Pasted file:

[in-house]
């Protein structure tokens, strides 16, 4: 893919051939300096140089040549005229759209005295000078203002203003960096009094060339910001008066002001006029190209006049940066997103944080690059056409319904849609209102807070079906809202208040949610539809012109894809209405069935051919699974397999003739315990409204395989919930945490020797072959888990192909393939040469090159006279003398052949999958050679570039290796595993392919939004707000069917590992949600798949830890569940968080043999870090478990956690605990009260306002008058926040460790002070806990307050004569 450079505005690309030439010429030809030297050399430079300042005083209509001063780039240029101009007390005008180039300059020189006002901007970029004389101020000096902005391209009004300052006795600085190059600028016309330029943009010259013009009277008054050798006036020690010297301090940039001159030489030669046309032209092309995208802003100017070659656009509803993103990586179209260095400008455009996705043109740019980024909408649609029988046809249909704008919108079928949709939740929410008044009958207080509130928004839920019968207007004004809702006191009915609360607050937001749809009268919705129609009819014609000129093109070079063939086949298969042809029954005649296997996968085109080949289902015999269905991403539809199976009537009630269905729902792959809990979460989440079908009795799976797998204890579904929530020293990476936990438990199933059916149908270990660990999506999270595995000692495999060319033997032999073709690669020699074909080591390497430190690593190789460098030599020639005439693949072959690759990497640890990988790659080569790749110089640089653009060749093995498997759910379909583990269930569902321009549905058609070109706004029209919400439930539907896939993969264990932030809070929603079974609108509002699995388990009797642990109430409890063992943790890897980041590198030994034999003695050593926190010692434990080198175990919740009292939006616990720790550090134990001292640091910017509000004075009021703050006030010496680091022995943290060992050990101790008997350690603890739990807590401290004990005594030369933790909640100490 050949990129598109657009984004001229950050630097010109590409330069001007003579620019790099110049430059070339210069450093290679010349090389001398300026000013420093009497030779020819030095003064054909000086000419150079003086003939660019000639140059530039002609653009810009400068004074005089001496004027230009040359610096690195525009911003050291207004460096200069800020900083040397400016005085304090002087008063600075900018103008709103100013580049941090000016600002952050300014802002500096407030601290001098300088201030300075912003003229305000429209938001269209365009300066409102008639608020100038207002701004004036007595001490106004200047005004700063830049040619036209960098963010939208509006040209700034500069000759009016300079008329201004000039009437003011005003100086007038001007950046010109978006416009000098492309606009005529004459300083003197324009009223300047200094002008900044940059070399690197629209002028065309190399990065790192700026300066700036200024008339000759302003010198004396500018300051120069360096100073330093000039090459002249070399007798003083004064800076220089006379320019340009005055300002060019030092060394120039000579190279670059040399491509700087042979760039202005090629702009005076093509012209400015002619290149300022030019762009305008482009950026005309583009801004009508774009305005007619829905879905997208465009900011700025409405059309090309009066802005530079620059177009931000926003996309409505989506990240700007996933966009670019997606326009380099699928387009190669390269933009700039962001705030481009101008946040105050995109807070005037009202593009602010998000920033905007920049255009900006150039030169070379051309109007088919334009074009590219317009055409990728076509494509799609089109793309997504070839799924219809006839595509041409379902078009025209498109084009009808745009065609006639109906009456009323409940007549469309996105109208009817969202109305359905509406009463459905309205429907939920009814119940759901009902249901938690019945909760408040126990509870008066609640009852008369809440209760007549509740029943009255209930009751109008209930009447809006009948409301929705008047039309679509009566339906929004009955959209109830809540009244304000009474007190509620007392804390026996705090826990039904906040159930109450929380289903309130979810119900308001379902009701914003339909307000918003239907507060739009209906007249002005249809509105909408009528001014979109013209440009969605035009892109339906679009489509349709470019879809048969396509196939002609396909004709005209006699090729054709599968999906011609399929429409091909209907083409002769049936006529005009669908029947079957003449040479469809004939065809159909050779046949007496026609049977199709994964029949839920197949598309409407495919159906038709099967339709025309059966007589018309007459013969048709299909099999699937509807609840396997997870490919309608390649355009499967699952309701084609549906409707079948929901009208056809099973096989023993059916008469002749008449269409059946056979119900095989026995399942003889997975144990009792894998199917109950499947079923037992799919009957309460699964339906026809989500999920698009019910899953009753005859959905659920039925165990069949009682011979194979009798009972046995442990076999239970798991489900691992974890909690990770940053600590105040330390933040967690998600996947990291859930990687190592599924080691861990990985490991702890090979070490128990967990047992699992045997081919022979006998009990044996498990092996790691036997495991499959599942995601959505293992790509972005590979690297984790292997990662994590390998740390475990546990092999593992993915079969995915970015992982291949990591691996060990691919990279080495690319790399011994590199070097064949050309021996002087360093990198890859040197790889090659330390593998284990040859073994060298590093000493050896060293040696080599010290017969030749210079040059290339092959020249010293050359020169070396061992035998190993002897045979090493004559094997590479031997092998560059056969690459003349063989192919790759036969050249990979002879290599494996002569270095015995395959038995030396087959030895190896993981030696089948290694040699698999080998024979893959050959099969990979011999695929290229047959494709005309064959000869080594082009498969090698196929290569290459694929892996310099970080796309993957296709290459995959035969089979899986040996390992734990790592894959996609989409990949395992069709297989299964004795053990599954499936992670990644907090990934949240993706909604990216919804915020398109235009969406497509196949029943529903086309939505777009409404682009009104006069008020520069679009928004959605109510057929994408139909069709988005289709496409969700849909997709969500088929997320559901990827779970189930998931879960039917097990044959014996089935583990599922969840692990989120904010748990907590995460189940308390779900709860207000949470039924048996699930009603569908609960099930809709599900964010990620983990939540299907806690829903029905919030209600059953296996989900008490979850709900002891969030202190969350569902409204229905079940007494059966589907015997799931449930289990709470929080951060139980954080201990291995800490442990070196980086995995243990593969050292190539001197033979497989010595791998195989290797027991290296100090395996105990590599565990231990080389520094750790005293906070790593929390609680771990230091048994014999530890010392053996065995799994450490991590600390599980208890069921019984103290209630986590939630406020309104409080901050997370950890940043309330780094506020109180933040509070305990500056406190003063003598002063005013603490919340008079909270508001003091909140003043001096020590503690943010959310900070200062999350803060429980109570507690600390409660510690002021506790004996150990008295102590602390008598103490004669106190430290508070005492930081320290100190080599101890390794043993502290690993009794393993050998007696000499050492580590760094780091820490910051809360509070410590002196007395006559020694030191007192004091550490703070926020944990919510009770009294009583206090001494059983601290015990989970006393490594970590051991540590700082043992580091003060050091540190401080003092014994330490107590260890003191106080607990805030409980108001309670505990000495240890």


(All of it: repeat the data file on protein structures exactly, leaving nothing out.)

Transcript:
[in-house]
């Protein structure tokens, strides 16, 4: 893919051939300096140089040549005229759209005295000078203002203003960096009094060339910001008066002001006029190209006049940066997103944080690059056409319904849609209102807070079906809202208040949610539809012109894809209405069935051919699974397999003739315990409204395989919930945490020797072959888990192909393939040469090159006279003398052949999958050679570039290796595993392919939004707000069917590992949600798949830890569940968080043999870090478990956690605990009260306002008058926040460790002070806990307050004569 450079505005690309030439010429030809030297050399430079300042005083209509001063780039240029101009007390005008180039300059020189006002901007970029004389101020000096902005391209009004300052006795600085190059600028016309330029943009010259013009009277008054050798006036020690010297301090940039001159030489030669046309032209092309995208802003100017070659656009509803993103990586179209260095400008455009996705043109740019980024909408649609029988046809249909704008919108079928949709939740929410008044009958207080509130928004839920019968207007004004809702006191009915609360607050937001749809009268919705129609009819014609000129093109070079063939086949298969042809029954005649296997996968085109080949289902015999269905991403539809199976009537009630269905729902792959809990979460989440079908009795799976797998204890579904929530020293990476936990438990199933059916149908270990660990999506999270595995000692495999060319033997032999073709690669020699074909080591390497430190690593190789460098030599020639005439693949072959690759990497640890990988790659080569790749110089640089653009060749093995498997759910379909583990269930569902321009549905058609070109706004029209919400439930539907896939993969264990932030809070929603079974609108509002699995388990009797642990109430409890063992943790890897980041590198030994034999003695050593926190010692434990080198175990919740009292939006616990720790550090134990001292640091910017509000004075009021703050006030010496680091022995943290060992050990101790008997350690603890739990807590401290004990005594030369933790909640100490 050949990129598109657009984004001229950050630097010109590409330069001007003579620019790099110049430059070339210069450093290679010349090389001398300026000013420093009497030779020819030095003064054909000086000419150079003086003939660019000639140059530039002609653009810009400068004074005089001496004027230009040359610096690195525009911003050291207004460096200069800020900083040397400016005085304090002087008063600075900018103008709103100013580049941090000016600002952050300014802002500096407030601290001098300088201030300075912003003229305000429209938001269209365009300066409102008639608020100038207002701004004036007595001490106004200047005004700063830049040619036209960098963010939208509006040209700034500069000759009016300079008329201004000039009437003011005003100086007038001007950046010109978006416009000098492309606009005529004459300083003197324009009223300047200094002008900044940059070399690197629209002028065309190399990065790192700026300066700036200024008339000759302003010198004396500018300051120069360096100073330093000039090459002249070399007798003083004064800076220089006379320019340009005055300002060019030092060394120039000579190279670059040399491509700087042979760039202005090629702009005076093509012209400015002619290149300022030019762009305008482009950026005309583009801004009508774009305005007619829905879905997208465009900011700025409405059309090309009066802005530079620059177009931000926003996309409505989506990240700007996933966009670019997606326009380099699928387009190669390269933009700039962001705030481009101008946040105050995109807070005037009202593009602010998000920033905007920049255009900006150039030169070379051309109007088919334009074009590219317009055409990728076509494509799609089109793309997504070839799924219809006839595509041409379902078009025209498109084009009808745009065609006639109906009456009323409940007549469309996105109208009817969202109305359905509406009463459905309205429907939920009814119940759901009902249901938690019945909760408040126990509870008066609640009852008369809440209760007549509740029943009255209930009751109008209930009447809006009948409301929705008047039309679509009566339906929004009955959209109830809540009244304000009474007190509620007392804390026996705090826990039904906040159930109450929380289903309130979810119900308001379902009701914003339909307000918003239907507060739009209906007249002005249809509105909408009528001014979109013209440009969605035009892109339906679009489509349709470019879809048969396509196939002609396909004709005209006699090729054709599968999906011609399929429409091909209907083409002769049936006529005009669908029947079957003449040479469809004939065809159909050779046949007496026609049977199709994964029949839920197949598309409407495919159906038709099967339709025309059966007589018309007459013969048709299909099999699937509807609840396997997870490919309608390649355009499967699952309701084609549906409707079948929901009208056809099973096989023993059916008469002749008449269409059946056979119900095989026995399942003889997975144990009792894998199917109950499947079923037992799919009957309460699964339906026809989500999920698009019910899953009753005859959905659920039925165990069949009682011979194979009798009972046995442990076999239970798991489900691992974890909690990770940053600590105040330390933040967690998600996947990291859930990687190592599924080691861990990985490991702890090979070490128990967990047992699992045997081919022979006998009990044996498990092996790691036997495991499959599942995601959505293992790509972005590979690297984790292997990662994590390998740390475990546990092999593992993915079969995915970015992982291949990591691996060990691919990279080495690319790399011994590199070097064949050309021996002087360093990198890859040197790889090659330390593998284990040859073994060298590093000493050896060293040696080599010290017969030749210079040059290339092959020249010293050359020169070396061992035998190993002897045979090493004559094997590479031997092998560059056969690459003349063989192919790759036969050249990979002879290599494996002569270095015995395959038995030396087959030895190896993981030696089948290694040699698999080998024979893959050959099969990979011999695929290229047959494709005309064959000869080594082009498969090698196929290569290459694929892996310099970080796309993957296709290459995959035969089979899986040996390992734990790592894959996609989409990949395992069709297989299964004795053990599954499936992670990644907090990934949240993706909604990216919804915020398109235009969406497509196949029943529903086309939505777009409404682009009104006069008020520069679009928004959605109510057929994408139909069709988005289709496409969700849909997709969500088929997320559901990827779970189930998931879960039917097990044959014996089935583990599922969840692990989120904010748990907590995460189940308390779900709860207000949470039924048996699930009603569908609960099930809709599900964010990620983990939540299907806690829903029905919030209600059953296996989900008490979850709900002891969030202190969350569902409204229905079940007494059966589907015997799931449930289990709470929080951060139980954080201990291995800490442990070196980086995995243990593969050292190539001197033979497989010595791998195989290797027991290296100090395996105990590599565990231990080389520094750790005293906070790593929390609680771990230091048994014999530890010392053996065995799994450490991590600390599980208890069921019984103290209630986590939630406020309104409080901050997370950890940043309330780094506020109180933040509070305990500056406190003063003598002063005013603490919340008079909270508001003091909140003043001096020590503690943010959310900070200062999350803060429980109570507690600390409660510690002021506790004996150990008295102590602390008598103490004669106190430290508070005492930081320290100190080599101890390794043993502290690993009794393993050998007696000499050492580590760094780091820490910051809360509070410590002196007395006559020694030191007192004091550490703070926020944990919510009770009294009583206090001494059983601290015990989970006393490594970590051991540590700082043992580091003060050091540190401080003092014994330490107590260890003191106080607990805030409980108001309670505990000495240890």